# Tuesday, August 19, 2008

Every year, I become a bit more accepting of my own ignorance. 

I decided a long time ago that I wanted a career in which I could continue to learn and to expand my knowledge.   Software development affords me that opportunity because it is such a large field and because it changes so rapidly. 

It is conceivable (though extremely unlikely) I could learn everything there is to know about software development and find myself completely caught up with learning for one day.  If that miracle were to occur however, I would go to bed that night and awaken to discover that things had been invented while I slept.  And I would once again be ignorant about some things.

But that day will never come.  There is an infinite amount of knowledge to be acquired and a finite amount of time in which to learn it.  The ratio of what I know to what I don't know is likely to remain small.

Yesterday, I had lunch with a guy who knows a great deal about Windows Presentation Framework (WPF).  Since I am extremely ignorant about WPF, it was a good opportunity to learn some new things.  But WPF contains so much that we could probably have lunch every day for months and I would still only scratch the surface of this framework. 

I want to know everything but I realize and accept that I cannot.  So what's the answer?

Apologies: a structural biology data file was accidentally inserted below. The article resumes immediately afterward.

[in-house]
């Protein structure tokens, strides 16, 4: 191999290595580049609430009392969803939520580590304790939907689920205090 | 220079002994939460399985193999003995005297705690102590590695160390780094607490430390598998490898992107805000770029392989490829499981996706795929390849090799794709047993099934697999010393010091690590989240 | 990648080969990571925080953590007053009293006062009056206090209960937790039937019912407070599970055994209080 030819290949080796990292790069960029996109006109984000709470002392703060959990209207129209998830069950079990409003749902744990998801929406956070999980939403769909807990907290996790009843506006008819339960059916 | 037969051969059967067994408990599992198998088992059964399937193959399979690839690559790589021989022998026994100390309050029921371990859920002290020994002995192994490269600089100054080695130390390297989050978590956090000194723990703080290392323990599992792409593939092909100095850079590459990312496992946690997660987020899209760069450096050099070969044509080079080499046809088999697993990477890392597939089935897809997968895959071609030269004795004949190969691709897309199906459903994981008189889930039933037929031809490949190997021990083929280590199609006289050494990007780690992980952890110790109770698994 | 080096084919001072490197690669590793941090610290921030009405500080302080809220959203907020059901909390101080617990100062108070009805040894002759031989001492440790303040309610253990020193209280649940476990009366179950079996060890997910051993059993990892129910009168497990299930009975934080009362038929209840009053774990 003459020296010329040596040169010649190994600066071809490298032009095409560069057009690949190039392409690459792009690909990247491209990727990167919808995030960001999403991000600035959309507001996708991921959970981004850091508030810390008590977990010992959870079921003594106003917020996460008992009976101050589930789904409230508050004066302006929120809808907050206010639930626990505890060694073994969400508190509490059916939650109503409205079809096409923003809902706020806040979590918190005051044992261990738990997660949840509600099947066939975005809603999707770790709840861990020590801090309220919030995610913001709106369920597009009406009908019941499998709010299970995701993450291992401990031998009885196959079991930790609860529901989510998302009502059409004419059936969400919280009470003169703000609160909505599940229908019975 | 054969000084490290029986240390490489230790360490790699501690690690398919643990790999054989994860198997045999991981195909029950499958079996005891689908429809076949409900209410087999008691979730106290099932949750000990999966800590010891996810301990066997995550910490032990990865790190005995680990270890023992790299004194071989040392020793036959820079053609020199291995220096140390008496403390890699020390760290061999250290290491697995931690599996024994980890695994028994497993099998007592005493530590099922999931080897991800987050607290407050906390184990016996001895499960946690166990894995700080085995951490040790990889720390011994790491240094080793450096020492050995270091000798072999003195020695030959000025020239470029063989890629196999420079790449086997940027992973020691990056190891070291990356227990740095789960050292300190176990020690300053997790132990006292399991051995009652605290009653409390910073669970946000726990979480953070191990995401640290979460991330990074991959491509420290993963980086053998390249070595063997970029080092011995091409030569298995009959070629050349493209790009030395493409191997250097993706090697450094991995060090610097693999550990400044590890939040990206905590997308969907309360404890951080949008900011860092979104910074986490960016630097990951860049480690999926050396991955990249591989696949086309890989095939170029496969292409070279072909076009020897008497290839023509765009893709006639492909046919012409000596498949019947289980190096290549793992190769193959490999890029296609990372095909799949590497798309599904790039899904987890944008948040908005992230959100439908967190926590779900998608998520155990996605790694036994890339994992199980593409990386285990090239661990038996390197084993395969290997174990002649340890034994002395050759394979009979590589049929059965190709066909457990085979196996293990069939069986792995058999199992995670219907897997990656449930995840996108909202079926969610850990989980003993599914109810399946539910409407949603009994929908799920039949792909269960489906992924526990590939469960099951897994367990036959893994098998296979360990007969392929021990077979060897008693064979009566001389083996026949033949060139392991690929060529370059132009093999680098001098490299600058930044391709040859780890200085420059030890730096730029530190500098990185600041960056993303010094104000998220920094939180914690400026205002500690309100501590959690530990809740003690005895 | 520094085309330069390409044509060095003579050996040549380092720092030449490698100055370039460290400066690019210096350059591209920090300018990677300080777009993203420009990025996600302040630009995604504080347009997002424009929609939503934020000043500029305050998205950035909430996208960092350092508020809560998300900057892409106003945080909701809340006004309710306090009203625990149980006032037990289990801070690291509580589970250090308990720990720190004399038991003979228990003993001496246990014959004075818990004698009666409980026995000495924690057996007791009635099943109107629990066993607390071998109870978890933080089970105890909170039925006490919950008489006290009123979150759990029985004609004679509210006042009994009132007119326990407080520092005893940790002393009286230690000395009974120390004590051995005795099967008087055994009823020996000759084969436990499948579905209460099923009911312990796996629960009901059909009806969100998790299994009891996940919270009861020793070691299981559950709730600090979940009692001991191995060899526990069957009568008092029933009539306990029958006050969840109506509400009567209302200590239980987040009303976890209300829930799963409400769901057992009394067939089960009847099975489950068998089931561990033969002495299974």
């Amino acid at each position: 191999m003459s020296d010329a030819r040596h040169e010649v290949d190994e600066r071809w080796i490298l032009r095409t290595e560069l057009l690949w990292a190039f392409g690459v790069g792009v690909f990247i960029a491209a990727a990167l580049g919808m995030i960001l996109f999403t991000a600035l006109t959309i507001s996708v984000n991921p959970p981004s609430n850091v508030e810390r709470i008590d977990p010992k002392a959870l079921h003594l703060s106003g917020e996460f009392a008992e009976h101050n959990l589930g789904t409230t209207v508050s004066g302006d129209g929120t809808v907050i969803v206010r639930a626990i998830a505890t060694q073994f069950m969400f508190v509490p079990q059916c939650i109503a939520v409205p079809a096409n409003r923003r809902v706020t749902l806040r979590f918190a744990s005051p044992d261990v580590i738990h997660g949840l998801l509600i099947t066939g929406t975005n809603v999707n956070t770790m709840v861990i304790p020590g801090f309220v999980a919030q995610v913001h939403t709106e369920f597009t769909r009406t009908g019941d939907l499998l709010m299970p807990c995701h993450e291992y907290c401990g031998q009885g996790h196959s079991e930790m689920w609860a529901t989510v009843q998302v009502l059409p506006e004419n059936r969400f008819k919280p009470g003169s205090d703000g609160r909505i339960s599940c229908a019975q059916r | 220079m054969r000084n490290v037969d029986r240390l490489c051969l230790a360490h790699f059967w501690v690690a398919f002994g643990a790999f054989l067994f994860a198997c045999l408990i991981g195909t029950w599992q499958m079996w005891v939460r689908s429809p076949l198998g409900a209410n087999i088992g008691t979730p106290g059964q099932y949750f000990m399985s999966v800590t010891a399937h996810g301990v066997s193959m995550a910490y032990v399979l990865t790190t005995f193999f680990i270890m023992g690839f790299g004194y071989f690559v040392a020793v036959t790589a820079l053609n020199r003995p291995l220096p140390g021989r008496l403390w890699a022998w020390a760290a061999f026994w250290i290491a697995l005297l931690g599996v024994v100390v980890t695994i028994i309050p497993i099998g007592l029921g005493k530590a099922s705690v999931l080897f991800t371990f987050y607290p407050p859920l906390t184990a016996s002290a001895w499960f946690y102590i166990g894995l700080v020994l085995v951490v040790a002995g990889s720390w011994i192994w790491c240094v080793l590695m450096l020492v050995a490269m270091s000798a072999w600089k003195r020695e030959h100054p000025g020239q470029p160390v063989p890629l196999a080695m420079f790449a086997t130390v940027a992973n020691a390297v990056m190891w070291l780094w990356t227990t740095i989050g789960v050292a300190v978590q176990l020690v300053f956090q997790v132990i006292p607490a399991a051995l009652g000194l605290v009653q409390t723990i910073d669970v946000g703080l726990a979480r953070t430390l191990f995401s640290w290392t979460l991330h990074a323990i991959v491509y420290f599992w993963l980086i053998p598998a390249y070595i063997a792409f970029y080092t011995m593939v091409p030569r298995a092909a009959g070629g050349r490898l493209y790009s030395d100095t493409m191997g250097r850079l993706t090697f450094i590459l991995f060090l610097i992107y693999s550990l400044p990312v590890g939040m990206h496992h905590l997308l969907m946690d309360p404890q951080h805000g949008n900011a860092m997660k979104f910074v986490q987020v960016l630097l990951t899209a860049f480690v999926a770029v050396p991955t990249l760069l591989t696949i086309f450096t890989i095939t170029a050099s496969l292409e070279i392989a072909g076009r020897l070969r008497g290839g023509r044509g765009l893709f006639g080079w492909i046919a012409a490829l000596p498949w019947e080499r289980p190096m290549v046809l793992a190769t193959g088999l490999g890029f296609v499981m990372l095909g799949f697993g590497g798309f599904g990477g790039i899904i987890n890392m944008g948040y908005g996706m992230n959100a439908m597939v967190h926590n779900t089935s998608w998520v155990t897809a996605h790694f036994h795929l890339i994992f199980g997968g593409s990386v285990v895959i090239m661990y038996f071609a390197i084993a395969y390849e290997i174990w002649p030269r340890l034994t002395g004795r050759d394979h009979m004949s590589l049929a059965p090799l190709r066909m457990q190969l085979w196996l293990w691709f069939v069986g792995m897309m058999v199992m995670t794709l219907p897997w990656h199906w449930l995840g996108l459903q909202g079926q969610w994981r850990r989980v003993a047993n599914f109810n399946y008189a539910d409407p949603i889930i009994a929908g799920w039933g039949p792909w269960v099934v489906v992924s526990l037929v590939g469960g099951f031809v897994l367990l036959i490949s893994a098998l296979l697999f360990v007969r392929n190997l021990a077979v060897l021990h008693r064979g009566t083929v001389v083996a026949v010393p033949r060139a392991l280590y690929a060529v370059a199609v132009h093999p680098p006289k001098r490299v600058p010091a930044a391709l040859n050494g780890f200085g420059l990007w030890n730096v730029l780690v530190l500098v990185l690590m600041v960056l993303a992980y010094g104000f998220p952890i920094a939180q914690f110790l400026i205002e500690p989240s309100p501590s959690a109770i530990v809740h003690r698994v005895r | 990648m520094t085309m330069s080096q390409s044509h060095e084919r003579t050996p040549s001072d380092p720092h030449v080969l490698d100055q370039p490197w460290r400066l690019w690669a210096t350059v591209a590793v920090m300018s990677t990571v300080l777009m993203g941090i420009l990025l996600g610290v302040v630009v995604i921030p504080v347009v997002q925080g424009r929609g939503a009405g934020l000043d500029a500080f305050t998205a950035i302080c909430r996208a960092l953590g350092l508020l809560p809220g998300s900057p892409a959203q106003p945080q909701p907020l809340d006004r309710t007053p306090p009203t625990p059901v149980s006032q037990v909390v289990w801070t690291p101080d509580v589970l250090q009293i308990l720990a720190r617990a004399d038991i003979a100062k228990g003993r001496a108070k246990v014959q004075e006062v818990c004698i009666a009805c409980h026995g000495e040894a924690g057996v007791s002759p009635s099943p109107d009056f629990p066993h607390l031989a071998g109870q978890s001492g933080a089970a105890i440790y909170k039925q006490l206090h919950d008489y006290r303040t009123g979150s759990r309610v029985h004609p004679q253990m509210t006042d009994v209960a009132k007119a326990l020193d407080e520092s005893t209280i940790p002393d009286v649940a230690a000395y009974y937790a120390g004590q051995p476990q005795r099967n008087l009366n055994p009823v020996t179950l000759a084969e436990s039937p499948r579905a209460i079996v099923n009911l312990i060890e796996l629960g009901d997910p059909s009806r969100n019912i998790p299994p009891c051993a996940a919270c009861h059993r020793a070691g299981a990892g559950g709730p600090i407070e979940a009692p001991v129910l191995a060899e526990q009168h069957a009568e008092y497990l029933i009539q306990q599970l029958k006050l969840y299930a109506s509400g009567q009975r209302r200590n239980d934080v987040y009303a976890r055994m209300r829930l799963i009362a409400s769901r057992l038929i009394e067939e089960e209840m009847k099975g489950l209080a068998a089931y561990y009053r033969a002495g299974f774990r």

The answer is in learning how to find the answers.  "I don't know" is an acceptable answer to any question, but "I can't do it" is not.  As new challenges and problems arise, we need to be able to figure them out - to find the answer.  Usually our experiences only get us so far.  We need help finding answers. 

Certainly the World Wide Web helps.  Many times, when faced with a problem, I've discovered an article or blog post written by a developer who faced and conquered a similar problem.  Search engines such as Google allow us to find these solutions more quickly. 

Books and magazines help as well.  They provide knowledge based on the experiences of the authors.  So do Classes and conferences.

I've found one of the best ways to improve my knowledge base is to build a network of smart people on whom I can call for tough questions.  I try to reciprocate as much as I can, but luckily software developers tend to be very generous with their ideas.

So the conclusion I've come to after all this introspection is that what we know is not nearly as important as what we are capable of finding out. 

And that's encouraging for a guy like me who will never know it all.

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